They ultimately upgraded us to an executive room with a view of the courtyard for a total of $326 per night (including breakfast and taxes). A special shout-out goes to the concierges at St. Ermin’s Hotel. I cannot remember the last time I relied on concierges so heavily for guidance and booking things when I could not do so due to the five-hour time difference.

For the wedding, the bride and groom did a great job of preparing their guests for London, especially those of us first-timers. They advised us to:

  • Take the Tube whenever possible, but beware when coming from the airport because many stations do not have lifts (elevators).
  • Consider Addison Lee if you are looking for a private car.
  • Pack accordingly—London can be cold and rainy in December.
Grey and chilly most of the trip.

I gave myself permission to overpack for a change, and I was so glad I did. I was determined to learn from my younger self sitting on a ski lift in Vermont too busy trying to look cute but freezing miserably instead. The weather was in the 40s most of the time we were in London. It was rainy, and the sun rose around 8:00 a.m. and set around 3:40 p.m. Additionally, we were on foot more often than on any other form of transportation. I brought comfy shoes (even added supportive inserts), dressed appropriately, and was never encumbered by the weather. The result was we had a blast the entire trip and got in some much-needed exercise given all the carrying on.

This last piece of advice meant we had much more luggage than usual (layers are key in London). Given the possibility of not having an elevator, we decided to book Addison Lee to greet us in person at the airport ($106 before tip; our return cab was $93).

My biggest dilemma of the trip was where to book in advance (everything is crowded in London at Christmastime) and where to allow flexibility—I resolved not to be overscheduled. I think we threaded the needle perfectly. We did just the right amount of relaxation, play, culture, history, socializing, exercising (and a wedding!) in five days. Here’s a rough look at our itinerary:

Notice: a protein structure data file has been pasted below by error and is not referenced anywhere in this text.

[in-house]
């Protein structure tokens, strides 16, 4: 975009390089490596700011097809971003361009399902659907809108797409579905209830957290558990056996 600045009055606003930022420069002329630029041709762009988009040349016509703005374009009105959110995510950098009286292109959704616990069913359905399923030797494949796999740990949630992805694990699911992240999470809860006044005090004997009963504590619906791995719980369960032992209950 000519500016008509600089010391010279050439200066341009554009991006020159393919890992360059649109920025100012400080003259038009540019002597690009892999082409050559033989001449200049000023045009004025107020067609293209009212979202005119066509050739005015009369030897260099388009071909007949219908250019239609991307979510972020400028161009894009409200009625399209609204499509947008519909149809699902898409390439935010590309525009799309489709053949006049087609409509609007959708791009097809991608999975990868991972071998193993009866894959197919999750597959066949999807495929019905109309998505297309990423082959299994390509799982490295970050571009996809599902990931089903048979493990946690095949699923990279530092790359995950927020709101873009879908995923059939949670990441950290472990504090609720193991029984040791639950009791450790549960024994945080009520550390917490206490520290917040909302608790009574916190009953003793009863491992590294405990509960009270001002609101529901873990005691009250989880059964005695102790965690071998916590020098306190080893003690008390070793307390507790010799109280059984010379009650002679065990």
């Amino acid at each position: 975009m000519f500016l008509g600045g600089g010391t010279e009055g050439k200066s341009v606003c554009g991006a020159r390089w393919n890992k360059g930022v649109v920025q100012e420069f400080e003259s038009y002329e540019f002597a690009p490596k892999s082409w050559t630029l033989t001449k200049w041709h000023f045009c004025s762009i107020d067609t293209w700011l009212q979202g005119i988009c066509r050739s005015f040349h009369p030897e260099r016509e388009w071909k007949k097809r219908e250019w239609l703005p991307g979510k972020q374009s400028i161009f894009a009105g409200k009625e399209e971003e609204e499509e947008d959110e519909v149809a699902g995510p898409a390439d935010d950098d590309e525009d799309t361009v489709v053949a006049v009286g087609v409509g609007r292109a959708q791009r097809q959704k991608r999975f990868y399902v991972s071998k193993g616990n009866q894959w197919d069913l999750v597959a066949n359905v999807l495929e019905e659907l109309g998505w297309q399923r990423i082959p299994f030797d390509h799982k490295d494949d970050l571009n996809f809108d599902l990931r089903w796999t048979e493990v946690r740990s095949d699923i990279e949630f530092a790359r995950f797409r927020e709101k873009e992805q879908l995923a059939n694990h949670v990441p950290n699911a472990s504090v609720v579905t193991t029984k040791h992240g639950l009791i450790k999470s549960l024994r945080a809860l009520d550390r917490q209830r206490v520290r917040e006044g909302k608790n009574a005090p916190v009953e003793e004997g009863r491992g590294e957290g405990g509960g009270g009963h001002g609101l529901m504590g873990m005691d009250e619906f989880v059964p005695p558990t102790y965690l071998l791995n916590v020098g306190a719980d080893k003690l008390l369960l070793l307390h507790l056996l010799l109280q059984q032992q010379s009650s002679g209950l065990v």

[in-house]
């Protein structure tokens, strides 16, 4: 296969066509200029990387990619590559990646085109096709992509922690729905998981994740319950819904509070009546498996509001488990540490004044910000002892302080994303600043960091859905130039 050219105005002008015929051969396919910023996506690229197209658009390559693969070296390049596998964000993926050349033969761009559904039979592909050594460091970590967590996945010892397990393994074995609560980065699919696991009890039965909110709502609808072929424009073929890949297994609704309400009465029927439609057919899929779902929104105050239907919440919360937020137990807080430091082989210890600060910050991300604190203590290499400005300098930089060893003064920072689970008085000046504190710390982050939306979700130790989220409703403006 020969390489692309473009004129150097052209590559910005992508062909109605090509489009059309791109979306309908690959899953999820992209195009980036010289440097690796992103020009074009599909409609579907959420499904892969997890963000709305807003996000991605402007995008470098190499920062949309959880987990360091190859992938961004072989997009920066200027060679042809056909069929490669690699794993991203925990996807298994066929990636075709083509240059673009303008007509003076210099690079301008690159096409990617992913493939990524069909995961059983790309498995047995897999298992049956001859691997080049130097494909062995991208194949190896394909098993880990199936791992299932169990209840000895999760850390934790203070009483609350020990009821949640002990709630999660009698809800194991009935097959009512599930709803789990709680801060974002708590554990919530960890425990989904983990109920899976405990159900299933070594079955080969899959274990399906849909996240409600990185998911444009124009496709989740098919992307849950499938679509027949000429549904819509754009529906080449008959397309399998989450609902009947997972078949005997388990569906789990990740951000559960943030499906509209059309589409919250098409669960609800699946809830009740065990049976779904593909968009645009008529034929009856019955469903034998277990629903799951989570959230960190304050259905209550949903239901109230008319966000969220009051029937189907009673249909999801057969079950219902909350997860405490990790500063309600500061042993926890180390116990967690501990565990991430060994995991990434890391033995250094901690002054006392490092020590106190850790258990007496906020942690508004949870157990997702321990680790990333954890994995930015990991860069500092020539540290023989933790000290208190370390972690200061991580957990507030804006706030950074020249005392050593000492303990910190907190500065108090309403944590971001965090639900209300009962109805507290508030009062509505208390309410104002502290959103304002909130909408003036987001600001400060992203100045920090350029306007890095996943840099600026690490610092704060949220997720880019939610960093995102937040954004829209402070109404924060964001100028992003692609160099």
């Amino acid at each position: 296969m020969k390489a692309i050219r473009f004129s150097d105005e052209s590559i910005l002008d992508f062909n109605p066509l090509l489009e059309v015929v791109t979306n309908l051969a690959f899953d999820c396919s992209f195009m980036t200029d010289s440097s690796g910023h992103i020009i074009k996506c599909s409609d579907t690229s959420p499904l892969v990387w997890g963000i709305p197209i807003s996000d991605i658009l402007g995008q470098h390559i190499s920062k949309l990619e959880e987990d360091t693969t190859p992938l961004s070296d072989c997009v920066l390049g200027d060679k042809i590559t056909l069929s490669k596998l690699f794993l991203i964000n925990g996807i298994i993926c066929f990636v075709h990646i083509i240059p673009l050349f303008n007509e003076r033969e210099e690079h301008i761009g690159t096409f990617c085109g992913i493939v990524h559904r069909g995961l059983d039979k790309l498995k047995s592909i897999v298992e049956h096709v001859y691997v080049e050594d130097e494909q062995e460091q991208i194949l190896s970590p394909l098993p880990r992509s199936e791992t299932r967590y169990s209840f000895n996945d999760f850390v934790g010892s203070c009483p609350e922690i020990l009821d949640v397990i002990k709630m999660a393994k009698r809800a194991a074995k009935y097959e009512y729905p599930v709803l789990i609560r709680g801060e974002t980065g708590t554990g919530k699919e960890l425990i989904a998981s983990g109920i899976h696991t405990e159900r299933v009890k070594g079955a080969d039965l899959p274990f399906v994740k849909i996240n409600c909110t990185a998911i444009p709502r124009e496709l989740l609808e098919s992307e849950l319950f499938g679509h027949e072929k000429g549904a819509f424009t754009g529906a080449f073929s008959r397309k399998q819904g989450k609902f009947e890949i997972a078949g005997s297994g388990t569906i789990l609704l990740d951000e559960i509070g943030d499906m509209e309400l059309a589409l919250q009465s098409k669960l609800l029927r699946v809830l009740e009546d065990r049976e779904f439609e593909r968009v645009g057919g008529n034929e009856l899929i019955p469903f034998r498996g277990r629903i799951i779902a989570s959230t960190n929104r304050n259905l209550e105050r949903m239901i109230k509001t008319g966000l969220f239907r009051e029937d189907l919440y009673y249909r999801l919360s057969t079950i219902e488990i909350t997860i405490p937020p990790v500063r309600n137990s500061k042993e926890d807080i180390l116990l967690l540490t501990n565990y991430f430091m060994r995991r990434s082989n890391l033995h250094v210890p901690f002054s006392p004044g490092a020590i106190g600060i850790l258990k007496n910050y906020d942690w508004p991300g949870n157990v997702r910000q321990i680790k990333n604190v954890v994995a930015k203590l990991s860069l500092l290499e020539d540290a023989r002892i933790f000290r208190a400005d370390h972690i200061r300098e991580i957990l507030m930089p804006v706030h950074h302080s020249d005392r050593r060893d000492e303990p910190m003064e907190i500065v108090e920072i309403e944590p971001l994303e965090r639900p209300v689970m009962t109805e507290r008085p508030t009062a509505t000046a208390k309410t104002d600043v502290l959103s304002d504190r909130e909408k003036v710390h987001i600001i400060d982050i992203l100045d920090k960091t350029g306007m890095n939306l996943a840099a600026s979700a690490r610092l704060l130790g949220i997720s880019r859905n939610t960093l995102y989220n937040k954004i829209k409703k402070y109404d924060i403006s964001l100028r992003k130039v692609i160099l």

Wednesday

  • We arrived at St. Ermin’s at approximately 2:30 p.m. and took a three-hour nap.
  • At 5:30 we showered and changed into casual wear, determined to find a local pub.
  • We arrived at the Blue Boar, more of a restaurant than a pub, but lovely nonetheless.
  • We misordered; the burgers looked amazing, but we were craving comfort food. I had the curry, which was good but not great.
  • We went back to the Caxton Bar at our hotel and carried on with Gabriel the bartender until bedtime.

Thursday

  • We woke up late and ordered the most delicious breakfast: Eggs Benedict and an egg white frittata with goat cheese, peas, and microgreens.
  • We got an Oyster card (highly recommended) and took the Tube to the Tower. Mind the gap.
  • We toured the Tower ($80 for two) for three hours, spending one hour with our Beefeater tour guide (with dark humor but appropriate given the subject matter) and two hours touring Beauchamp Tower, the Chapel of St. John, the White Tower, the grounds, the shop, and—most impressively—the Crown Jewels.
  • We then took the Thames Clippers upriver to our Tube stop and hopped back on near Big Ben (unfortunately under construction).